I know how lucky I am to be able to be married to her because I see it every day. She's like that every day. We've been together 16 years. I am so lucky to be married to her. She has made my life so fulfilling and enriching. I see those qualities in her every day.
I also see those qualities in the people she is around. Her friends, her family, they all strive to be like her. When you know her parents, Gary and René, you see where those qualities came from, because they're every bit as wonderful people as Amy is, as are her other siblings.
So with that being said, obviously we're going through a tough time right now. We won't get started on our treatment till July 1st. In the meantime, we're fortunate we believe we caught it early enough to where we don't have to rush into decisions and we can make some good long-term decisions, decisions that will hopefully prevent this from reoccurring, as well as decisions that will hopefully beat this quickly. We're getting ready to get started.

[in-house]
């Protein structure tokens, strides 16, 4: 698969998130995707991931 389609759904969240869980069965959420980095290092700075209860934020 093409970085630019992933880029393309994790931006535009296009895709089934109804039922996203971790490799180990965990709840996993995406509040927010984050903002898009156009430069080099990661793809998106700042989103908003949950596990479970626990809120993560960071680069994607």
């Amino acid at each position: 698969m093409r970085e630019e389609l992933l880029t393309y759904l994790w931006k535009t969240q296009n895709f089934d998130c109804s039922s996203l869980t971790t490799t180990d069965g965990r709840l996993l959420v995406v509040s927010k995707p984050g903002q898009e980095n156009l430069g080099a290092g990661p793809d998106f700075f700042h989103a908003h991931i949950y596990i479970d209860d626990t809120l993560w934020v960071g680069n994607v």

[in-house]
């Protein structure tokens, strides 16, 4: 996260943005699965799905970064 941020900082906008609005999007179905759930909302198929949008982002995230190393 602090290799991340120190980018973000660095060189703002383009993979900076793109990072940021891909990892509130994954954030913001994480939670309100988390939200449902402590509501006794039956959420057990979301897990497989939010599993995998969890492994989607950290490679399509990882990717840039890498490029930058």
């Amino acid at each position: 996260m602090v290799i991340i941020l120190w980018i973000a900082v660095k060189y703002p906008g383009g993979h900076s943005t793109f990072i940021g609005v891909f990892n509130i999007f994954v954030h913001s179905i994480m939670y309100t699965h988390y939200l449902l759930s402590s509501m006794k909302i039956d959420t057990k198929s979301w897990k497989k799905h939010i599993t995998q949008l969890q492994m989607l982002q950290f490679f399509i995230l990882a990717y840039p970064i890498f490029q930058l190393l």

In the meantime, I'm going to play these two weeks. She's going to have a nice time here this week. My parents are taking the kids camping and she's going to have a little bit of time with a couple of her close friends and family. We'll have a vacation a week before the surgery with our kids in a tropical area for a number of days before this gets started. We had a number of family trips planned this summer that obviously have been canceled. We're going to try to squeeze one in before we start our treatment.
That was pretty much what I wanted to say starting out. Were there any questions?

Q. Are you one that compartmentalizes well? Is it difficult for you to separate what's going on in life and inside the ropes?
PHIL MICKELSON: Yeah, I mean, it is difficult to separate things at times. But these last three weeks have been -- kind of an interesting thing is I've never felt this emotional. I've never been this emotional where if I'm driving alone or what have you I'll just start crying. It's kind of a weird thing.